When to Use Spot Drills, Stub Drills, and Jobber Drills

While drilling holes is a relatively simple process when it comes to carpentry, moving from wood to metal poses some unique challenges. This is especially true when precision is required. In order to achieve the best results possible, you have to be sure to use the right tools when you are drilling into hard materials. Knowing when to use spot drills, stub drills, and jobber drills will help you create the perfect hole every time.

Spot Drills
Spot drills are the smallest type of drill bit in terms of cutting surface size. The cutting area of a spot drill is limited to the sharp point of the tool and they typically have small flutes that do not tend to extend far beyond the point. Instead of actually drilling holes, spot drills are used to “spot” holes by creating a dimple on the surface of a workpiece to mark the location of a hole.

The spotting process helps ensure that holes drilled with larger tools will be accurate. It is very easy for drill bits to deflect off of hard surfaces and miss their marks. As long as the tip of the spot drill is greater than the angle of the final bit, the longer bit should be able to seat itself easily.

Stub Drills
Stub drills are relatively short, but they do have the familiar twisted flutes that most people associate with drill bits. The shorter length of these drill bits helps to increase their rigidity, producing more accurate results. Depending on the material being drilled, you can sometimes use stub drills successfully without spotting.

Jobber Drills
When most people imagine a drill bit, they are picturing a Jobber drill. These twisted drill bits are the best tools for drilling deep holes in a workpiece. These drills have a long cutting area with spiral flutes for evacuating chips from the hole. While they are great for drilling deep holes, using jobber length drills in a milling machine can have complications.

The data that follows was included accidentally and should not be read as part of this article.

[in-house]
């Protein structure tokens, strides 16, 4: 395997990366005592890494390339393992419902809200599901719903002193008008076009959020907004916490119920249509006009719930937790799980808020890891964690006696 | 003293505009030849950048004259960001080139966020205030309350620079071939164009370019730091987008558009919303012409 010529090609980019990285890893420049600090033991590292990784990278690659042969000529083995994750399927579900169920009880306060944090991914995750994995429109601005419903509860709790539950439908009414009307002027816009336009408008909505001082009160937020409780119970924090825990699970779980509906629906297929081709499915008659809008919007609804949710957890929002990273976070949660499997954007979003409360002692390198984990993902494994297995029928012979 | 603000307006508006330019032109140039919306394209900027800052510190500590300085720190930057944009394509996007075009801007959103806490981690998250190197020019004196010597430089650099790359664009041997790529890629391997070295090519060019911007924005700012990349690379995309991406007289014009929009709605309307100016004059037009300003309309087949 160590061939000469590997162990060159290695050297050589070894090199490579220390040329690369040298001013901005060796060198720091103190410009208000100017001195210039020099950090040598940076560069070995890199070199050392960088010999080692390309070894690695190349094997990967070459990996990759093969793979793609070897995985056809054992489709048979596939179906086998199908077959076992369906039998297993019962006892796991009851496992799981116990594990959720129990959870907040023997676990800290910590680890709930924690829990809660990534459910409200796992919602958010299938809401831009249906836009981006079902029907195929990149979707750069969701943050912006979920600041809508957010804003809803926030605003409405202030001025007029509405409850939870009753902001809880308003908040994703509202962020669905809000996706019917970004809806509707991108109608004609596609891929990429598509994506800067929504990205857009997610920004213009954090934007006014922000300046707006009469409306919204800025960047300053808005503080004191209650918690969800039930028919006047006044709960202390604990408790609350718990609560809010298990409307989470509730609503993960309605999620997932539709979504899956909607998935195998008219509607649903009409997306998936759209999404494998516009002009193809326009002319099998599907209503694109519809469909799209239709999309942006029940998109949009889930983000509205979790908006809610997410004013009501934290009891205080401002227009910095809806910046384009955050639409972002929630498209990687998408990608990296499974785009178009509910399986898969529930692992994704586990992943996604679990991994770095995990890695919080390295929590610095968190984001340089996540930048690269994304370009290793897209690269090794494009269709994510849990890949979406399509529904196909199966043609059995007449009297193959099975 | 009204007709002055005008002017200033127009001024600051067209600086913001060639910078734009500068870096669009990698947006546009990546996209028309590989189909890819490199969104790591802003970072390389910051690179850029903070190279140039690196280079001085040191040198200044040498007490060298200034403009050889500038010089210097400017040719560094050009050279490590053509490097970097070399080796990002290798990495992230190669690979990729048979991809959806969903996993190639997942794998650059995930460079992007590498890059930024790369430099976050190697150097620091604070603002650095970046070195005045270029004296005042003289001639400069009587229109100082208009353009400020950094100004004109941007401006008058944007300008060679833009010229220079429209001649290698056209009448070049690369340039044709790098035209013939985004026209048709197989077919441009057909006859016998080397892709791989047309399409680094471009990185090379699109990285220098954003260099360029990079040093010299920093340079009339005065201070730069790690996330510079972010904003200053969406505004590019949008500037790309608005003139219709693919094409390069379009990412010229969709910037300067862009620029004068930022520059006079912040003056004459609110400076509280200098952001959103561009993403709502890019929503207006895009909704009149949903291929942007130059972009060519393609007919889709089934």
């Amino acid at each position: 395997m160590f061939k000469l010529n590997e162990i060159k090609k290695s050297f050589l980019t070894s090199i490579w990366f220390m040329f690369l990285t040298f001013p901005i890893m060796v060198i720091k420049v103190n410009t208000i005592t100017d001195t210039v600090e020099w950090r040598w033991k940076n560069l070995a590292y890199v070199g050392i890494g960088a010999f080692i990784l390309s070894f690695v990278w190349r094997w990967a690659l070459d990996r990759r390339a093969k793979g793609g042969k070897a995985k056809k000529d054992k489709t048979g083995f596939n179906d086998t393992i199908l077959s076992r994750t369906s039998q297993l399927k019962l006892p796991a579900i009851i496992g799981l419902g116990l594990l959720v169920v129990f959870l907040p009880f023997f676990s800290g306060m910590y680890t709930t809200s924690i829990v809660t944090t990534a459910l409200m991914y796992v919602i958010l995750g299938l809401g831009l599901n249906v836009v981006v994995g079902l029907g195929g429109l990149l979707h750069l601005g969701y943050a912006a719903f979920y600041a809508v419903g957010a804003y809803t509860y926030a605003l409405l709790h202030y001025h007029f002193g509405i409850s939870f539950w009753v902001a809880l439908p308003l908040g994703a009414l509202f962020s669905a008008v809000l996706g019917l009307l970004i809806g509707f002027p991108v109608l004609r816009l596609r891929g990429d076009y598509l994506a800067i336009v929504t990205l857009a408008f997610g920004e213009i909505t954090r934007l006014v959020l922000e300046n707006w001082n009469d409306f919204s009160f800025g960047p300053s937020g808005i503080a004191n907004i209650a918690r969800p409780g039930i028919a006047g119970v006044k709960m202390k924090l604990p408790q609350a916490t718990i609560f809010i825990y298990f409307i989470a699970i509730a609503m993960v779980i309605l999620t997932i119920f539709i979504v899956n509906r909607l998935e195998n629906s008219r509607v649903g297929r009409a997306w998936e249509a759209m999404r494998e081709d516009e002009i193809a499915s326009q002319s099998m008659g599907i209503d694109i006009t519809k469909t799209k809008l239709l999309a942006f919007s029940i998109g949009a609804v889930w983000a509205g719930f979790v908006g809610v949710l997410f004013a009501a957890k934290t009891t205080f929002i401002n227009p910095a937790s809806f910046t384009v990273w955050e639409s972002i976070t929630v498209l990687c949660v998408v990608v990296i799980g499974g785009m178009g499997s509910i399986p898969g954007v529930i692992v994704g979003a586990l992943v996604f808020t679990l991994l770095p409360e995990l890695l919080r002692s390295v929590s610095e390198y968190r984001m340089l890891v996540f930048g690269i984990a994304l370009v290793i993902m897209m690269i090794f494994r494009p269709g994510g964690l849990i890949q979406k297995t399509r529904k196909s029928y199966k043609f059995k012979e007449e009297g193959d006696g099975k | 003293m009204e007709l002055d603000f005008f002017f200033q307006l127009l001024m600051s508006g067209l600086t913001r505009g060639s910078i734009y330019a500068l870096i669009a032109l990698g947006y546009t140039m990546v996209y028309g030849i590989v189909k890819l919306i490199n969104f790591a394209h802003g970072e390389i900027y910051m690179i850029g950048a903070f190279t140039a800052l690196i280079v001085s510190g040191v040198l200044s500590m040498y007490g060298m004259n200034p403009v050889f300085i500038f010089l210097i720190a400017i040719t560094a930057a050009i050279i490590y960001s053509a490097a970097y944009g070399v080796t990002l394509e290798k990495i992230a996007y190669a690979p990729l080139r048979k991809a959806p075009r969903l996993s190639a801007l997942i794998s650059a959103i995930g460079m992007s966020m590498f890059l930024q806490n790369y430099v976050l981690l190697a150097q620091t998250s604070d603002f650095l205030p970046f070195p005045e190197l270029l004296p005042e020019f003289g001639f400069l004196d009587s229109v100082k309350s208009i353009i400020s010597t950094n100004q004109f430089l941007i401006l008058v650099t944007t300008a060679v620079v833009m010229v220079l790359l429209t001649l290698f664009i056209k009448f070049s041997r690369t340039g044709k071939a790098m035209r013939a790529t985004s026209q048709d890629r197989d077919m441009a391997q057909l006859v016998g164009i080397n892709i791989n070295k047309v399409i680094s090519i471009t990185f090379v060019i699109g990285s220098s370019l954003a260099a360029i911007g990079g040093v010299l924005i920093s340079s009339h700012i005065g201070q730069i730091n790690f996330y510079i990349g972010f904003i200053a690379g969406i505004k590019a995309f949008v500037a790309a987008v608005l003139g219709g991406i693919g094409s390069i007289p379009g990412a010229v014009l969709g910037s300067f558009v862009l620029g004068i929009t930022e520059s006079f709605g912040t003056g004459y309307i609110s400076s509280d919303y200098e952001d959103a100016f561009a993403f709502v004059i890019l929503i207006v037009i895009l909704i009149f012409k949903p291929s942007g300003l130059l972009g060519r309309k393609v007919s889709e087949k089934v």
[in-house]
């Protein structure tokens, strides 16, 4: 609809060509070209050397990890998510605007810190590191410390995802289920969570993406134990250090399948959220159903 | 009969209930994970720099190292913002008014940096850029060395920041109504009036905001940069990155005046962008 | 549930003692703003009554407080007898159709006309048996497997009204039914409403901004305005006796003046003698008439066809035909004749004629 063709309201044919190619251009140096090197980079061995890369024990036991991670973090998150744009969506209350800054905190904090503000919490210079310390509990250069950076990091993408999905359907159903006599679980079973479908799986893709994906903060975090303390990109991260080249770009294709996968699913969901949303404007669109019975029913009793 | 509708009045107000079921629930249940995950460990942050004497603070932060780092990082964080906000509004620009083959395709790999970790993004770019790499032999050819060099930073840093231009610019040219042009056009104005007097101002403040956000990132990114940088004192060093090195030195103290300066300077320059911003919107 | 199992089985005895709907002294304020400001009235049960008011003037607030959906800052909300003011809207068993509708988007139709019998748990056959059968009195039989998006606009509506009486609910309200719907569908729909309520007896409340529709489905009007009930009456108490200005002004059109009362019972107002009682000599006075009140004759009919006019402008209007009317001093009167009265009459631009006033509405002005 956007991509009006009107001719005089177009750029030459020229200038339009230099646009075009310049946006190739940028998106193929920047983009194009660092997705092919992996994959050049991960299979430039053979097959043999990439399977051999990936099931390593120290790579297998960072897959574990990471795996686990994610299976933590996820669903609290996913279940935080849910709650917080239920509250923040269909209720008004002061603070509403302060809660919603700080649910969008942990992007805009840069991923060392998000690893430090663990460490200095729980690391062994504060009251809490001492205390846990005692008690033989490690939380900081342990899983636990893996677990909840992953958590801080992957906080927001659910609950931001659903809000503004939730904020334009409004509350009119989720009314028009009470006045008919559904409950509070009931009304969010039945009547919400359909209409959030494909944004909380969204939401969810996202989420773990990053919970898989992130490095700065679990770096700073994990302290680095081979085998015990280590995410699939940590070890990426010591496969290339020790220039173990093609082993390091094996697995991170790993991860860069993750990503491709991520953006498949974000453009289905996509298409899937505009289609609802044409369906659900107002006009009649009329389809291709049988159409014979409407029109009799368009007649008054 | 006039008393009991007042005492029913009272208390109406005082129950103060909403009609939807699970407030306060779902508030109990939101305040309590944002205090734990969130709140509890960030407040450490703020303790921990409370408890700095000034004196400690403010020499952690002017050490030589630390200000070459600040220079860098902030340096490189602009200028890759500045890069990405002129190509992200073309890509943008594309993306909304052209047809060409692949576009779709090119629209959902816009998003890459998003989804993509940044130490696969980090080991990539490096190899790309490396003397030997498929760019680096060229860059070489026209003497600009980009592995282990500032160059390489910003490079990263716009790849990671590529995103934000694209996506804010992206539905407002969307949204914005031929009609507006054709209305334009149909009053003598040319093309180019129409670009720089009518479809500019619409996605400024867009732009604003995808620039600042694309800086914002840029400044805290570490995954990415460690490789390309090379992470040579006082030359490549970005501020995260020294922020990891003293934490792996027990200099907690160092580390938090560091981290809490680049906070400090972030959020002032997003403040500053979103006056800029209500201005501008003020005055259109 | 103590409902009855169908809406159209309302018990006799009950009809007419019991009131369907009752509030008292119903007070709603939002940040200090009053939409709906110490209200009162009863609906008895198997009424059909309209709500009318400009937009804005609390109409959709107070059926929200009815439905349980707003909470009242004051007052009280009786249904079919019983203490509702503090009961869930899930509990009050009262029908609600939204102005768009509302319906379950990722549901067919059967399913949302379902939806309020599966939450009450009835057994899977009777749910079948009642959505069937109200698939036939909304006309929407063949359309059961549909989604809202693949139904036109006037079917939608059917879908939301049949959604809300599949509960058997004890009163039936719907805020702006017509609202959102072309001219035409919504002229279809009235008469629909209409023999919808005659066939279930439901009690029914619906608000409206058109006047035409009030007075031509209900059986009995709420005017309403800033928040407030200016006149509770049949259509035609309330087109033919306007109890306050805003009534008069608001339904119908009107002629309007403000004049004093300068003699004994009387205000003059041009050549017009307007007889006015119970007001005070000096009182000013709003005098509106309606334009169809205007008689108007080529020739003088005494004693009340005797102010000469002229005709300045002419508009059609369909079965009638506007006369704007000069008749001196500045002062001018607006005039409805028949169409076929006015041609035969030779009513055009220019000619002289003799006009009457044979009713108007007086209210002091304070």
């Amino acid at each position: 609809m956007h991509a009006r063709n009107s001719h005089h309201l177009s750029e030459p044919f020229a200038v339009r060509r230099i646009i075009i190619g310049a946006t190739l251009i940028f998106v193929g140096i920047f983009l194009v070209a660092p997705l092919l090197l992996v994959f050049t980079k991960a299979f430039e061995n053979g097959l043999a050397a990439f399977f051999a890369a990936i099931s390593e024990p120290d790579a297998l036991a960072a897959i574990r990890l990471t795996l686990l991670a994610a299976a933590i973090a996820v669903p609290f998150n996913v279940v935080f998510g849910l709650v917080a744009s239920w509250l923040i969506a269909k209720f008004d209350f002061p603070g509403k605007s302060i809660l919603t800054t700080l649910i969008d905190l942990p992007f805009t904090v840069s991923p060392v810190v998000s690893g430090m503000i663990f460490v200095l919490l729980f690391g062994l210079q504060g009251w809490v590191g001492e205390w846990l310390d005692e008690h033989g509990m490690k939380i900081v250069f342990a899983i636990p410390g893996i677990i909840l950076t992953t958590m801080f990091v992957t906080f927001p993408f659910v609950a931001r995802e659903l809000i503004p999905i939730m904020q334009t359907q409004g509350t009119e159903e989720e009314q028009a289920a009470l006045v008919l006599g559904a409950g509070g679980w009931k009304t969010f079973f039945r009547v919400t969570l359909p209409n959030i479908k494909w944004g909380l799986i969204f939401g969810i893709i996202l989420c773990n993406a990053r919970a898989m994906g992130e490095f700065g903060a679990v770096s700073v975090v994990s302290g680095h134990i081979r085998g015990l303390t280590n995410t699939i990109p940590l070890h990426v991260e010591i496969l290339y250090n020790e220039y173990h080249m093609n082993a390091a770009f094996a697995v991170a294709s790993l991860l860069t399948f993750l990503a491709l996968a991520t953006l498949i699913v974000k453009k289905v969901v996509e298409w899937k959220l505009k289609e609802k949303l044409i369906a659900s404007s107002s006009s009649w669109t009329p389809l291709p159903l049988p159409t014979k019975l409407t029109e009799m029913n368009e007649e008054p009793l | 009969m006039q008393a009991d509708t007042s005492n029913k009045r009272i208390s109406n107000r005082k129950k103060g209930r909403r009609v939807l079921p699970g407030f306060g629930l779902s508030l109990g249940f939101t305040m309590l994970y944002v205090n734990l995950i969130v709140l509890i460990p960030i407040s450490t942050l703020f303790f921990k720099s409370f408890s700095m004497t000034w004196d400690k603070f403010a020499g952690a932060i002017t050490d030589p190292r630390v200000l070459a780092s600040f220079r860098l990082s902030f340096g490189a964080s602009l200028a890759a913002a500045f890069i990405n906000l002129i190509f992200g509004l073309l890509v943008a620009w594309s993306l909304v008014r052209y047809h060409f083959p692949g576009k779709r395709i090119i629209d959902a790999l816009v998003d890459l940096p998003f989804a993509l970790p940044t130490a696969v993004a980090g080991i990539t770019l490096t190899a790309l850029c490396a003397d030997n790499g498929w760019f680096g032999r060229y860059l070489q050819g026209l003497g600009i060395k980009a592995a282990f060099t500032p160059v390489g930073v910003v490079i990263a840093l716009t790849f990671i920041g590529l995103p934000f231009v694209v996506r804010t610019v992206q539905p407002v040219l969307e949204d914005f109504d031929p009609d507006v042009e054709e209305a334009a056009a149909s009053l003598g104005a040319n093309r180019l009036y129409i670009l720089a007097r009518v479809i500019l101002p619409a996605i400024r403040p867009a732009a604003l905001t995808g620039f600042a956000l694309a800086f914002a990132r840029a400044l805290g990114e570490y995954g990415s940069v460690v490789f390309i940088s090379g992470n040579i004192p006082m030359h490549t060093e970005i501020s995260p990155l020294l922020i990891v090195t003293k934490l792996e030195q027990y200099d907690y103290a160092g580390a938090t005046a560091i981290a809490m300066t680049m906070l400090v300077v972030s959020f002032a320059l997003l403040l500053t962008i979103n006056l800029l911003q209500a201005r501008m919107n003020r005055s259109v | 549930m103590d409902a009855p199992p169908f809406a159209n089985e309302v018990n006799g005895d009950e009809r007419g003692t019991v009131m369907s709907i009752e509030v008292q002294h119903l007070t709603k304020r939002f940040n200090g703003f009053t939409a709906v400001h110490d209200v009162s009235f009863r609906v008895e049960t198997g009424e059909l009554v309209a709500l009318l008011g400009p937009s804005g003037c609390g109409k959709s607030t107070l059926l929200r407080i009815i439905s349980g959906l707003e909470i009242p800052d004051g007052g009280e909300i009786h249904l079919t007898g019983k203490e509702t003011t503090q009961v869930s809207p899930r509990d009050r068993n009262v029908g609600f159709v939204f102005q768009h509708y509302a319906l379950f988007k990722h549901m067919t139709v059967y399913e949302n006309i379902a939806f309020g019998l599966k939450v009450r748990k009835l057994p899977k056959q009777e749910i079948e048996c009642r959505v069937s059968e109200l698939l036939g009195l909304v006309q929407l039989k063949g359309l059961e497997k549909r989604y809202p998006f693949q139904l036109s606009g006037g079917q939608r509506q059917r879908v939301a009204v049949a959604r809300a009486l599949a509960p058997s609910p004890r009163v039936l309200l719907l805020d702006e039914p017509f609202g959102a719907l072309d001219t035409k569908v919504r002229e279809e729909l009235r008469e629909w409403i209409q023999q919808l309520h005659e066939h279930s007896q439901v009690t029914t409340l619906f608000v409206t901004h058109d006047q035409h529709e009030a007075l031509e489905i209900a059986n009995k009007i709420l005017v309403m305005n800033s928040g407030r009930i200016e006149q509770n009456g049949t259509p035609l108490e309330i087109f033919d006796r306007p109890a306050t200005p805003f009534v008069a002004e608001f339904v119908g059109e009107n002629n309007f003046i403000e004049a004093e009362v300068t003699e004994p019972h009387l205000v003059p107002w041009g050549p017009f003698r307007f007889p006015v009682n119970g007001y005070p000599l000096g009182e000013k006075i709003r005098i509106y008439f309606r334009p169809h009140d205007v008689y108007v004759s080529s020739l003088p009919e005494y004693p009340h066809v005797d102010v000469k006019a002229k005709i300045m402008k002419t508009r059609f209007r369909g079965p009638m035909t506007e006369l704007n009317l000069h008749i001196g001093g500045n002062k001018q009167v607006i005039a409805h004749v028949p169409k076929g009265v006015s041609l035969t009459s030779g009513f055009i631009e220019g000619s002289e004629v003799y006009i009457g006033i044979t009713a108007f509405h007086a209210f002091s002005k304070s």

The long length of Jobber drills make them the most likely candidate for missing their mark and drilling off center holes. Because these tools are so long, they naturally wobble when operating at high speeds. This is one of the reasons why spotting is so important when drilling into harder materials. With a correctly sized spot drill and a high quality jobber bit, you should be able to drill holes easily even when working with hard materials like steel and cast iron.

If you are looking for quality drill bits for your shop, solid carbide tools are always the best option. Carbide, a composite material made from metal and ceramic, is the perfect material for making tools that can handle high speeds and temperatures. Because the cutting power comes from the fatigue-resistant ceramic content, these tools will maintain their edges for long periods of time. Carbide cutting tools can also withstand higher temperatures than tools made from high speed steel alloys.

To find quality carbide drill bits for your shop, check out Online Carbide. They are an American manufacturer of solid carbide end mills and drill bits that they offer at manufacturer direct prices so shop owners can save on the high quality tools they need. You will find spot drills, stub drills, and jobber drills on their website in addition to a selection of high quality end mills. To see all of the tools they have to offer, just visit

For more information about Drill Mills and Drill Bit Manufacturers Please visit : Online Carbide.

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